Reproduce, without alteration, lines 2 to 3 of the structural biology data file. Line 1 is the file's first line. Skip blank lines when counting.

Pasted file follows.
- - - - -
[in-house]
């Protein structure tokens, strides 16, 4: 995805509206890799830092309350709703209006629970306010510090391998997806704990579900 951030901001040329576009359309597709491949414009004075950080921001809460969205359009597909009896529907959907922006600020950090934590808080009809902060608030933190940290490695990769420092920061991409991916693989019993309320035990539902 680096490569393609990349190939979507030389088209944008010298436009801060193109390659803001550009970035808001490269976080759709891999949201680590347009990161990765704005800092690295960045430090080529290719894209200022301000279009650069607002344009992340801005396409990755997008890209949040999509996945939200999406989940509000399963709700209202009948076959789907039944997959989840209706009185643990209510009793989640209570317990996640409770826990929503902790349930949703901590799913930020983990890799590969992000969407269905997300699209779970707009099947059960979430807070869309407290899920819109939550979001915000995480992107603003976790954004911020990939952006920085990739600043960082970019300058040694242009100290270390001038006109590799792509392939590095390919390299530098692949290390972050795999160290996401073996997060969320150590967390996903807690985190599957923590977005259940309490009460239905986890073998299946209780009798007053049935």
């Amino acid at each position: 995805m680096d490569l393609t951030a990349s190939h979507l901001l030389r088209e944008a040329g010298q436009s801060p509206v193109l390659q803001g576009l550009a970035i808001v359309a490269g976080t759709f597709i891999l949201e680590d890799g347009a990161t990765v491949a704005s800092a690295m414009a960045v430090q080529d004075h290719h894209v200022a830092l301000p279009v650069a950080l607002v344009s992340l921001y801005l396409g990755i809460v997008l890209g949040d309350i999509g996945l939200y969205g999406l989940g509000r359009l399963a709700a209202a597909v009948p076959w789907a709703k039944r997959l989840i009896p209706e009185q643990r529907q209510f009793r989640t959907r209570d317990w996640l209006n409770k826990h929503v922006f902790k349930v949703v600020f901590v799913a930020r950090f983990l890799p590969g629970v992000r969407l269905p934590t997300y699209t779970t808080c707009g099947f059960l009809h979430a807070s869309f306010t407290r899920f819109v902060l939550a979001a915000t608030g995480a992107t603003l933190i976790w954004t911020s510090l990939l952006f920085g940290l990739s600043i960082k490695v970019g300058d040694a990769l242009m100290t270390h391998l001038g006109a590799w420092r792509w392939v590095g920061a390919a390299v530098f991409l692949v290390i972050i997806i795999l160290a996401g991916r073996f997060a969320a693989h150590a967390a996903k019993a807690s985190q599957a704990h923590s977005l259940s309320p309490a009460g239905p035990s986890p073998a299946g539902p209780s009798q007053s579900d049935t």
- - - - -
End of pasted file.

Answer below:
């Protein structure tokens, strides 16, 4: 995805509206890799830092309350709703209006629970306010510090391998997806704990579900 951030901001040329576009359309597709491949414009004075950080921001809460969205359009597909009896529907959907922006600020950090934590808080009809902060608030933190940290490695990769420092920061991409991916693989019993309320035990539902 680096490569393609990349190939979507030389088209944008010298436009801060193109390659803001550009970035808001490269976080759709891999949201680590347009990161990765704005800092690295960045430090080529290719894209200022301000279009650069607002344009992340801005396409990755997008890209949040999509996945939200999406989940509000399963709700209202009948076959789907039944997959989840209706009185643990209510009793989640209570317990996640409770826990929503902790349930949703901590799913930020983990890799590969992000969407269905997300699209779970707009099947059960979430807070869309407290899920819109939550979001915000995480992107603003976790954004911020990939952006920085990739600043960082970019300058040694242009100290270390001038006109590799792509392939590095390919390299530098692949290390972050795999160290996401073996997060969320150590967390996903807690985190599957923590977005259940309490009460239905986890073998299946209780009798007053049935």
């Amino acid at each position: 995805m680096d490569l393609t951030a990349s190939h979507l901001l030389r088209e944008a040329g010298q436009s801060p509206v193109l390659q803001g576009l550009a970035i808001v359309a490269g976080t759709f597709i891999l949201e680590d890799g347009a990161t990765v491949a704005s800092a690295m414009a960045v430090q080529d004075h290719h894209v200022a830092l301000p279009v650069a950080l607002v344009s992340l921001y801005l396409g990755i809460v997008l890209g949040d309350i999509g996945l939200y969205g999406l989940g509000r359009l399963a709700a209202a597909v009948p076959w789907a709703k039944r997959l989840i009896p209706e009185q643990r529907q209510f009793r989640t959907r209570d317990w996640l209006n409770k826990h929503v922006f902790k349930v949703v600020f901590v799913a930020r950090f983990l890799p590969g629970v992000r969407l269905p934590t997300y699209t779970t808080c707009g099947f059960l009809h979430a807070s869309f306010t407290r899920f819109v902060l939550a979001a915000t608030g995480a992107t603003l933190i976790w954004t911020s510090l990939l952006f920085g940290l990739s600043i960082k490695v970019g300058d040694a990769l242009m100290t270390h391998l001038g006109a590799w420092r792509w392939v590095g920061a390919a390299v530098f991409l692949v290390i972050i997806i795999l160290a996401g991916r073996f997060a969320a693989h150590a967390a996903k019993a807690s985190q599957a704990h923590s977005l259940s309320p309490a009460g239905p035990s986890p073998a299946g539902p209780s009798q007053s579900d049935t």